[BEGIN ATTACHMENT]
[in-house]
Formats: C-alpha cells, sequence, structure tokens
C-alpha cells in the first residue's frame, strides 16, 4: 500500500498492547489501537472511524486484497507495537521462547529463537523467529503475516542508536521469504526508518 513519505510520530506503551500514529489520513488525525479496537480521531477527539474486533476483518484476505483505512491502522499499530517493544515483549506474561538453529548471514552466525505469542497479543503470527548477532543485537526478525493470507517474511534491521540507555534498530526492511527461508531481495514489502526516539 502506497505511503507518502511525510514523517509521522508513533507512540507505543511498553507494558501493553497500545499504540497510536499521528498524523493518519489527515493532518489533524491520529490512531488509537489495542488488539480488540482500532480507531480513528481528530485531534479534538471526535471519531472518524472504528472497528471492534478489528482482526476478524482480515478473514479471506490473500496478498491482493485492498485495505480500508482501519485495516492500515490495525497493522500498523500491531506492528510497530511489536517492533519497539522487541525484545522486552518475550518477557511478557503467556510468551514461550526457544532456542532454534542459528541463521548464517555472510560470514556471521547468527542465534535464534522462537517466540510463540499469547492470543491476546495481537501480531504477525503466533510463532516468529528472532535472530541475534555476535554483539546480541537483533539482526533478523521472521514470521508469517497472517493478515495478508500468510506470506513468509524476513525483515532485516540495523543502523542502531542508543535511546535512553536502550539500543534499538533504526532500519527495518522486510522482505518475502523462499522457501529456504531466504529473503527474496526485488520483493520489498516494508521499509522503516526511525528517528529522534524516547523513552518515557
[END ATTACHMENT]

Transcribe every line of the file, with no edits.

[in-house]
Formats: C-alpha cells, sequence, structure tokens
C-alpha cells in the first residue's frame, strides 16, 4: 500500500498492547489501537472511524486484497507495537521462547529463537523467529503475516542508536521469504526508518 513519505510520530506503551500514529489520513488525525479496537480521531477527539474486533476483518484476505483505512491502522499499530517493544515483549506474561538453529548471514552466525505469542497479543503470527548477532543485537526478525493470507517474511534491521540507555534498530526492511527461508531481495514489502526516539 502506497505511503507518502511525510514523517509521522508513533507512540507505543511498553507494558501493553497500545499504540497510536499521528498524523493518519489527515493532518489533524491520529490512531488509537489495542488488539480488540482500532480507531480513528481528530485531534479534538471526535471519531472518524472504528472497528471492534478489528482482526476478524482480515478473514479471506490473500496478498491482493485492498485495505480500508482501519485495516492500515490495525497493522500498523500491531506492528510497530511489536517492533519497539522487541525484545522486552518475550518477557511478557503467556510468551514461550526457544532456542532454534542459528541463521548464517555472510560470514556471521547468527542465534535464534522462537517466540510463540499469547492470543491476546495481537501480531504477525503466533510463532516468529528472532535472530541475534555476535554483539546480541537483533539482526533478523521472521514470521508469517497472517493478515495478508500468510506470506513468509524476513525483515532485516540495523543502523542502531542508543535511546535512553536502550539500543534499538533504526532500519527495518522486510522482505518475502523462499522457501529456504531466504529473503527474496526485488520483493520489498516494508521499509522503516526511525528517528529522534524516547523513552518515557